Likely the most impactful data related to market movement was the April inflation data. Consumer Price Index (CPI) data showed that prices increased less than expected, suggesting that inflation resumed its downward trend at the start of the second quarter. CPI increased 0.3% for the month and was up 3.4% year-on-year. Core CPI, which strips out the volatile food and energy component, was up 0.3% for the month and 3.6% year-on-year. The Fed’s preferred inflation gauge, the core Personal Consumption Expenditures (PCE) index, which strips out the cost of food and energy, rose 0.2% in April, which was slower than the 0.3% increase seen in March.


While the inflation numbers showed improvement, until Fed officials are convinced that inflation is consistently easing, we could see the Fed maintaining rates at current levels for an indefinite period of time. The Fed decided to keep its benchmark interest rate target range at 5.25%-5.50% as it continues its quest to bring inflation down to its goal of 2%. Moreover, minutes from that meeting released a few weeks ago indicated that some policymakers discussed their willingness to raise rates “should risks to inflation materialize in a way that such an action became  appropriate”. As such, hopes for a rate cut this year are quickly shrinking as investors have now reduced the odds of the potential first rate cut in September, with a 50% chance the Fed will not cut rates that month. Odds of a cut in November are 46%. While higher rates continue to weigh on the minds of investors, inflation data needs to move in the right direction consistently for the Fed to consider easing interest rates. Whether that occurs this year or next remains to be seen.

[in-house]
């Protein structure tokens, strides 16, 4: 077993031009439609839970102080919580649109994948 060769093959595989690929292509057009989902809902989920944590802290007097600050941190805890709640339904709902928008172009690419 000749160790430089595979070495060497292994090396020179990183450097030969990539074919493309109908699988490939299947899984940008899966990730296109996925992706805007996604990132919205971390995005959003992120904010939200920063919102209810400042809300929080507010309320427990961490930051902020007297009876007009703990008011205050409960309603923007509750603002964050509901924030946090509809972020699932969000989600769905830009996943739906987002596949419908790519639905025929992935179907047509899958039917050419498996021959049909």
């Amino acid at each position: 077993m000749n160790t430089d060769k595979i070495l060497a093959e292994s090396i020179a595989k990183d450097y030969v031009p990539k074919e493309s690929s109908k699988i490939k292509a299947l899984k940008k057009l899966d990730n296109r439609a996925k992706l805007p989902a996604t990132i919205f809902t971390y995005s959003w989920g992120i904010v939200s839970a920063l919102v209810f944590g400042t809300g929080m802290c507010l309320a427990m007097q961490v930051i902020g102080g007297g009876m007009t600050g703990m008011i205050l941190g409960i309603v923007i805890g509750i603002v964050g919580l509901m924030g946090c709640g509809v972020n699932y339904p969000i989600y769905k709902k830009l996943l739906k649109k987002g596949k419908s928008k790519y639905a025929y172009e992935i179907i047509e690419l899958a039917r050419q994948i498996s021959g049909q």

Legal Update | Big Changes to Form 5500 for the 2023 Filing Season

As part of the first SECURE Act that was made law back in 2019 the Department of Labor (“DOL”), Internal Revenue Service (“IRS”) and the Pension Benefit Guaranty Corporation (“PBGC”) were directed to make modifications to the 5500 Form, and they complied with that directive by issuing a new regulatory package back in February of 2023. Then earlier this year the agencies released new Form 5500 with instructions which are applicable for filings applicable to plan years beginning on and after January 1, 2023. This article will discuss these changes.


 Participant Counting for the Small Plan Audit Exception

The first big change impacts who must file an accountant’s report with their 5500 series filing. ERISA provides an exemption to small plans with under 100 participants from the requirement to have an annual audit. Before the 2023 filing year, the 5500 instructions defined participants as anyone eligible to participate in the plan, beginning in 2023 defined contribution plans only need to count individuals that have account balances in the plan at the beginning of the year as a participant for determining the small plan audit exemption. Essentially this change is going to provide some small 401(k) and 403(b) plans with a little more breathing room before the audit requirement kicks in. Brand new plans will need to count the number of participants at the end of the initial plan year.


 Administrative Expenses Reported on Schedule H

Schedule H to Form 5500 requires the disclosure of certain financial information about a Plan. The 2023 version of Schedule H will require new breakout categories of administrative expenses that provide significantly more detail about things like recordkeeping fees, auditor fees, actuarial fees, trustee fees to be disclosed on Schedule H. Previous versions of Schedule H lumped these fees into 5 categories, going forward there are 12 separate categories. This detail going into the 5500 will not only mean the DOL will have more access to plan expense information, but also this data will be publicly accessible.